For people on the brink of losing it all, cash can be a lifesaver.
That’s according to a study published in the August 2016 issue of Science, which found giving the near-homeless roughly $US1,000 in “emergency cash” substantially reduced the chances they would end up on the street — over both the short and long term.
Researchers from Notre Dame University, who carried out the study, say the findings provide an important insight for helping millions of people remain dignified, independent members of society.
“Policymakers and housing experts have long debated how best to address the persistent problem of homelessness in the United States,” James Sullivan, Notre Dame economist and study co-author, said in a statement. “Our study shows that not only do targeted prevention programs work, but they also can save the community money.”
Each year, cities spend tens of thousands of dollars to keep homeless people alive. In New York City, where there are more than 62,000 homeless people, the city spends millions each year to put them up in publicly-funded hotel rooms and offer health-related services.
The new study explores what happens when cities invest in prevention rather than treatment. Sullivan and his colleagues explored the impact of financial assistance for 4,500 people and families in Chicago who called the Homelessness Prevention Call Center between 2010 and 2012.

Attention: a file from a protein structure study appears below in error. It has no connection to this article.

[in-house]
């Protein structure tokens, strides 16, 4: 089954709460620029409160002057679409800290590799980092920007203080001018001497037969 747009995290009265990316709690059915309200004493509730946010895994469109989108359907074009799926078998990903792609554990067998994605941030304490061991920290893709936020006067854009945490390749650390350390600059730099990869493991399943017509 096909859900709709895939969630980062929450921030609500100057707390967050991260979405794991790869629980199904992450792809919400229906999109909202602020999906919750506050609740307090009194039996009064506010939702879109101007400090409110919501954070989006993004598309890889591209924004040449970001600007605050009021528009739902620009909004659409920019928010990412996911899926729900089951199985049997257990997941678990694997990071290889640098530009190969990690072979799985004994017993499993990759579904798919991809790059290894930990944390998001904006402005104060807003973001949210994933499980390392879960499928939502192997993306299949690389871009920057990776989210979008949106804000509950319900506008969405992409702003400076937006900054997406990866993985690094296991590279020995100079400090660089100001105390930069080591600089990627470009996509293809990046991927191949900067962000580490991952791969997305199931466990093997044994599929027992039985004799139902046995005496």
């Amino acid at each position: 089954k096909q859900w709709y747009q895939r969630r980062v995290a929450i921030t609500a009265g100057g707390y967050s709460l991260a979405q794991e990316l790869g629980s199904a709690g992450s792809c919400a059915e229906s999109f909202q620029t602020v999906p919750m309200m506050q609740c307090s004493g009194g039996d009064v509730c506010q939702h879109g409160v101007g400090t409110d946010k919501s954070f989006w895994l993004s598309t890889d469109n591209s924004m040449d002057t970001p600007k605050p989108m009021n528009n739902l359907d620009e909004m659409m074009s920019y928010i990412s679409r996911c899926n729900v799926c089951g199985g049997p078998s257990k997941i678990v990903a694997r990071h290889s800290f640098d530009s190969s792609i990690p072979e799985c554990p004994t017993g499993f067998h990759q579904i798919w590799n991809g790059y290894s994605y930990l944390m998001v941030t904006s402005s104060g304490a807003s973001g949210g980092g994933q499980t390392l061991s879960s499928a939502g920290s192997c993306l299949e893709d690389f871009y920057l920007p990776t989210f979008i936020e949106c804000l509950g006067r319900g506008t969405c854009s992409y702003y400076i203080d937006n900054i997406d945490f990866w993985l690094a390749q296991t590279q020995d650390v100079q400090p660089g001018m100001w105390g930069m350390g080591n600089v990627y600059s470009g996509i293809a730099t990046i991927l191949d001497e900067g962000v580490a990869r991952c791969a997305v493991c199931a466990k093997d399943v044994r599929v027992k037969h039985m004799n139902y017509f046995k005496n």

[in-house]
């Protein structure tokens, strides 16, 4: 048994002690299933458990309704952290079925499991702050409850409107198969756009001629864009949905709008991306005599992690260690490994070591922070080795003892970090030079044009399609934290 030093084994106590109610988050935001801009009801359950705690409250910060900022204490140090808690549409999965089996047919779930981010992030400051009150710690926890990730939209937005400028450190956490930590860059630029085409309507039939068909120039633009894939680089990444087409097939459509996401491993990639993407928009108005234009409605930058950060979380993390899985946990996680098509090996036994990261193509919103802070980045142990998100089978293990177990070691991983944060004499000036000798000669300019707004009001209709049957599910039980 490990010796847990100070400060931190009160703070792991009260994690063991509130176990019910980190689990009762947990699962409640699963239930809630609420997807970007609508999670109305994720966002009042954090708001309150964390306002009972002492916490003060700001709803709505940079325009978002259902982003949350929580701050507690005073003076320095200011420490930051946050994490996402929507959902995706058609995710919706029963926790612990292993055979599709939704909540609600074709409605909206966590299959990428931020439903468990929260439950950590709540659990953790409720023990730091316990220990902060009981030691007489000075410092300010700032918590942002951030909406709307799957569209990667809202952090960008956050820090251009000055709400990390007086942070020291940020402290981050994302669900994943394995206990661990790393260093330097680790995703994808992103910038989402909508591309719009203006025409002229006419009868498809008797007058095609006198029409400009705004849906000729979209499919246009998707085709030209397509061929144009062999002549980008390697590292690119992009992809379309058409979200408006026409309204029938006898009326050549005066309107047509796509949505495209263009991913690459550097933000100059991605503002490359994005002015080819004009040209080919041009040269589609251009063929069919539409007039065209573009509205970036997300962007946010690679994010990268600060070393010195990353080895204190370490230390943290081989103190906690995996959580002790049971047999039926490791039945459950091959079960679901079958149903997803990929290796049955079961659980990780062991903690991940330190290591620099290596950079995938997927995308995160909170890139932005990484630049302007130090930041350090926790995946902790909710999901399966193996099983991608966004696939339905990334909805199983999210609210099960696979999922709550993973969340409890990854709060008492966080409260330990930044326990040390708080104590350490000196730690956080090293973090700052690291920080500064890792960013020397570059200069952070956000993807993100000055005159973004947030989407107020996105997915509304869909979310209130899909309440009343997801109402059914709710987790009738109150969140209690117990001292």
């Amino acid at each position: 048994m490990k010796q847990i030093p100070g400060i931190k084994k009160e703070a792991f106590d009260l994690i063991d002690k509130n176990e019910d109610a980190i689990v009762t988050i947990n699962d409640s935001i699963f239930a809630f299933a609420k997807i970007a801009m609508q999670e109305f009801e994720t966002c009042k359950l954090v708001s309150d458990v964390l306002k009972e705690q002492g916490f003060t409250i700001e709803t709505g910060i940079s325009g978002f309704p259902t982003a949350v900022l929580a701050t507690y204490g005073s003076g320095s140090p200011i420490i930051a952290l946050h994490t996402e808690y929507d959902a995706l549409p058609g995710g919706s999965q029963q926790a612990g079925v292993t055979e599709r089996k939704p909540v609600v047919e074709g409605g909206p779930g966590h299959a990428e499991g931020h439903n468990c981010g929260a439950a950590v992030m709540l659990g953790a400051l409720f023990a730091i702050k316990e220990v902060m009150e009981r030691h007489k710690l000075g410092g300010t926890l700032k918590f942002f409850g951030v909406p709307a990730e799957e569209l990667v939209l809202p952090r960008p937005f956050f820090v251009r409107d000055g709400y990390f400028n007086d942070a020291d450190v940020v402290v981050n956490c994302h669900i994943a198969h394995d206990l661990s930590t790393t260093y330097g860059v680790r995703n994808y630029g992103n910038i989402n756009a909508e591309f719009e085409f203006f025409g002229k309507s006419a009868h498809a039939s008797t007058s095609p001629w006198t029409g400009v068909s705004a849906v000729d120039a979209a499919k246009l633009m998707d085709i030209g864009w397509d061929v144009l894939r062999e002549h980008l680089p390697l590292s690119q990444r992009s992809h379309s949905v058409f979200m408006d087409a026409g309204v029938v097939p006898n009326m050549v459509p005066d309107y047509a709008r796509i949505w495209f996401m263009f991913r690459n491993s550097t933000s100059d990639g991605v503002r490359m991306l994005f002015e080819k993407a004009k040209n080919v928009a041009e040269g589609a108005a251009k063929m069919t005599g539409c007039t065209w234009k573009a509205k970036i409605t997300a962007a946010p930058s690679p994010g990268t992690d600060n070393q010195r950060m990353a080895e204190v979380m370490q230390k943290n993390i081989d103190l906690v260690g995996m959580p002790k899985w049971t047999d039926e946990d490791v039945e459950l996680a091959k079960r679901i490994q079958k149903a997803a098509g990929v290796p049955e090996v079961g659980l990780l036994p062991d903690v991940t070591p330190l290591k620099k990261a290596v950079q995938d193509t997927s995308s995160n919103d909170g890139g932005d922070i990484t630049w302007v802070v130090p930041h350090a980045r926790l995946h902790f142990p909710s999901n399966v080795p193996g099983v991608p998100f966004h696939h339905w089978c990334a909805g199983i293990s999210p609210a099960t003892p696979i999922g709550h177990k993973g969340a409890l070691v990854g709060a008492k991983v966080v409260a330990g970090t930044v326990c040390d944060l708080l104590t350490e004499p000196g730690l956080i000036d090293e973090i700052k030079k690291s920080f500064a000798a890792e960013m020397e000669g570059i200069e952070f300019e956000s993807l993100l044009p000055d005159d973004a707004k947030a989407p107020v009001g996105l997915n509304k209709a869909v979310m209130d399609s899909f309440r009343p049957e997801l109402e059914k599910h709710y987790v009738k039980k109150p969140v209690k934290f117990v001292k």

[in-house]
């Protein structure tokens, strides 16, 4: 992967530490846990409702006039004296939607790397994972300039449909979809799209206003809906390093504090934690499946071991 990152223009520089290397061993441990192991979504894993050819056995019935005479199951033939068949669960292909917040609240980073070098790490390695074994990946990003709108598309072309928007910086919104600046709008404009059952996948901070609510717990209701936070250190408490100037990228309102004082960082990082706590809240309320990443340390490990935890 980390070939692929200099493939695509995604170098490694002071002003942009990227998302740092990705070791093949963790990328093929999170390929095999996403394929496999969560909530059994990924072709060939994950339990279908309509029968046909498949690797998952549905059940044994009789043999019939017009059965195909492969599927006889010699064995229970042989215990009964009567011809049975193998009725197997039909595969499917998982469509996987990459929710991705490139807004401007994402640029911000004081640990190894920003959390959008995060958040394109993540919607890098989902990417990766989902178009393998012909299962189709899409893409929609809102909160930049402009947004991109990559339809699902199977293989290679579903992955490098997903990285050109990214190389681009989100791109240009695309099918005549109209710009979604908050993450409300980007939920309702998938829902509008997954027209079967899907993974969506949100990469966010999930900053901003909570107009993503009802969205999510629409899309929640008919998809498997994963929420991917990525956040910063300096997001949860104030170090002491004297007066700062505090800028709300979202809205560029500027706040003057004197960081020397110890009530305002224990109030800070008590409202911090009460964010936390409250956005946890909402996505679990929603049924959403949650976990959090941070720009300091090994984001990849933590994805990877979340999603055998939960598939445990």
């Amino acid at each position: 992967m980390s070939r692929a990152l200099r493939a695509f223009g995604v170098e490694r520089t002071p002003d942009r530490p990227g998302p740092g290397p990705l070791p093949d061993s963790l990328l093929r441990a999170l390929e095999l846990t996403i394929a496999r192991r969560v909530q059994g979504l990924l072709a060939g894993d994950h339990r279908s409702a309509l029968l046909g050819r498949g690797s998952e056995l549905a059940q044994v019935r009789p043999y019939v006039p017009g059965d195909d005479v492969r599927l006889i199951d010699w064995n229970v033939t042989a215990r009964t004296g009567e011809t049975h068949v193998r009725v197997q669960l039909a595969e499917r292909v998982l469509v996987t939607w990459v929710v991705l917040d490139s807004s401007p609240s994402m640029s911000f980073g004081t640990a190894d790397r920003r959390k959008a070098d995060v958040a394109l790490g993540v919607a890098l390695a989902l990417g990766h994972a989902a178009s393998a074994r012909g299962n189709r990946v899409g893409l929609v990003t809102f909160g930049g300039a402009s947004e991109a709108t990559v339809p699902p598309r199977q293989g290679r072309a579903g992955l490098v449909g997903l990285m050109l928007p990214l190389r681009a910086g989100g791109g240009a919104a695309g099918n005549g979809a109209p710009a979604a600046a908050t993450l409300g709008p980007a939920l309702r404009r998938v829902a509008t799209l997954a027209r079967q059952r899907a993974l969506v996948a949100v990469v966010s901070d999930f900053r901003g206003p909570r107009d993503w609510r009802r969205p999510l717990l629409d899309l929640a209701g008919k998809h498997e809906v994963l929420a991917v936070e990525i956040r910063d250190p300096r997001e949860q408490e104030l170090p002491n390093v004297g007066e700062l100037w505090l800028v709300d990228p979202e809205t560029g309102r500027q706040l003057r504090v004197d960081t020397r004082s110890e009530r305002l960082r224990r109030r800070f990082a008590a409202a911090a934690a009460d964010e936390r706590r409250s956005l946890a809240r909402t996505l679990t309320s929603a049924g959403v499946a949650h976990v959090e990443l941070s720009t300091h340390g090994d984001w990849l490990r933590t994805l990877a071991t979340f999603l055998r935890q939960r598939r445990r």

The HPCC is a hotline people can call if they feel they’re right on the brink of becoming homeless and need emergency cash. Though many qualify, not all will receive funding, due to the HPCC’s limited resources.
Sullivan and his team compared outcomes for people who received money from the HPCC — an average of around $US1,000 — and those who did not, despite qualifying for it. Researchers found people who received money were 88% less likely to become homeless in three months and 76% less likely in six months. Even over a two-year period, people were less likely to end up on the street.
The findings seem to reinforce what other research has found — namely, that people in poverty seem to be keenly aware how extra money could improve their circumstances. That outcome has been found repeatedly in developing countries throughout Africa, though the data on low-income pockets of the US is still pretty light.
However, there is plenty of evidence that giving the homeless a place to live improves their wellbeing and longer-term outcomes. In Utah, for instance, chronic homelessness has been nearly eradicated — mostly because the state decided to give people houses.
“If you want to end homelessness, you put people in housing,” Gordon Walker, the director of the state Housing and Community Development Division, told The Washington Post
. “This is relatively simple.”
The latest data from the Notre Dame Study suggests poverty works exactly the same way.